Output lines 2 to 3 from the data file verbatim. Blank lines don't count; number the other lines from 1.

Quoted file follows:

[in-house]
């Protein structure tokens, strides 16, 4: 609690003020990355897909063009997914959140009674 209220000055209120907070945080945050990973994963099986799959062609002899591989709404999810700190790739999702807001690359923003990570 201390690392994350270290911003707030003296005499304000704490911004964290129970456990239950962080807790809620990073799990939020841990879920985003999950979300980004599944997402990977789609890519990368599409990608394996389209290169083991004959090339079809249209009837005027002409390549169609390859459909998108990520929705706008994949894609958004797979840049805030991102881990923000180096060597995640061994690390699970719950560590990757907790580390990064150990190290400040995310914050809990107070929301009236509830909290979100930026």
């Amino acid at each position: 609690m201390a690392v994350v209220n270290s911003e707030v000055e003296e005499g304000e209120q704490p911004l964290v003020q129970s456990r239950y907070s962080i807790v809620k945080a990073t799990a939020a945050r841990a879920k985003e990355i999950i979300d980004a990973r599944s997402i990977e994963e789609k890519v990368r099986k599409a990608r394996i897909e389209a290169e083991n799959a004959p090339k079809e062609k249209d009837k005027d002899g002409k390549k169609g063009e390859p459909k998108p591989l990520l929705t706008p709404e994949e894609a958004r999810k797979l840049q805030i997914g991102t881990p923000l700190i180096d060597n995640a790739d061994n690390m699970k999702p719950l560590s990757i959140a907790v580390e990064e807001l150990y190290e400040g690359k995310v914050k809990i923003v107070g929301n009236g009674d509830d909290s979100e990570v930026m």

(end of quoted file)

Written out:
């Protein structure tokens, strides 16, 4: 609690003020990355897909063009997914959140009674 209220000055209120907070945080945050990973994963099986799959062609002899591989709404999810700190790739999702807001690359923003990570 201390690392994350270290911003707030003296005499304000704490911004964290129970456990239950962080807790809620990073799990939020841990879920985003999950979300980004599944997402990977789609890519990368599409990608394996389209290169083991004959090339079809249209009837005027002409390549169609390859459909998108990520929705706008994949894609958004797979840049805030991102881990923000180096060597995640061994690390699970719950560590990757907790580390990064150990190290400040995310914050809990107070929301009236509830909290979100930026």
């Amino acid at each position: 609690m201390a690392v994350v209220n270290s911003e707030v000055e003296e005499g304000e209120q704490p911004l964290v003020q129970s456990r239950y907070s962080i807790v809620k945080a990073t799990a939020a945050r841990a879920k985003e990355i999950i979300d980004a990973r599944s997402i990977e994963e789609k890519v990368r099986k599409a990608r394996i897909e389209a290169e083991n799959a004959p090339k079809e062609k249209d009837k005027d002899g002409k390549k169609g063009e390859p459909k998108p591989l990520l929705t706008p709404e994949e894609a958004r999810k797979l840049q805030i997914g991102t881990p923000l700190i180096d060597n995640a790739d061994n690390m699970k999702p719950l560590s990757i959140a907790v580390e990064e807001l150990y190290e400040g690359k995310v914050k809990i923003v107070g929301n009236g009674d509830d909290s979100e990570v930026m």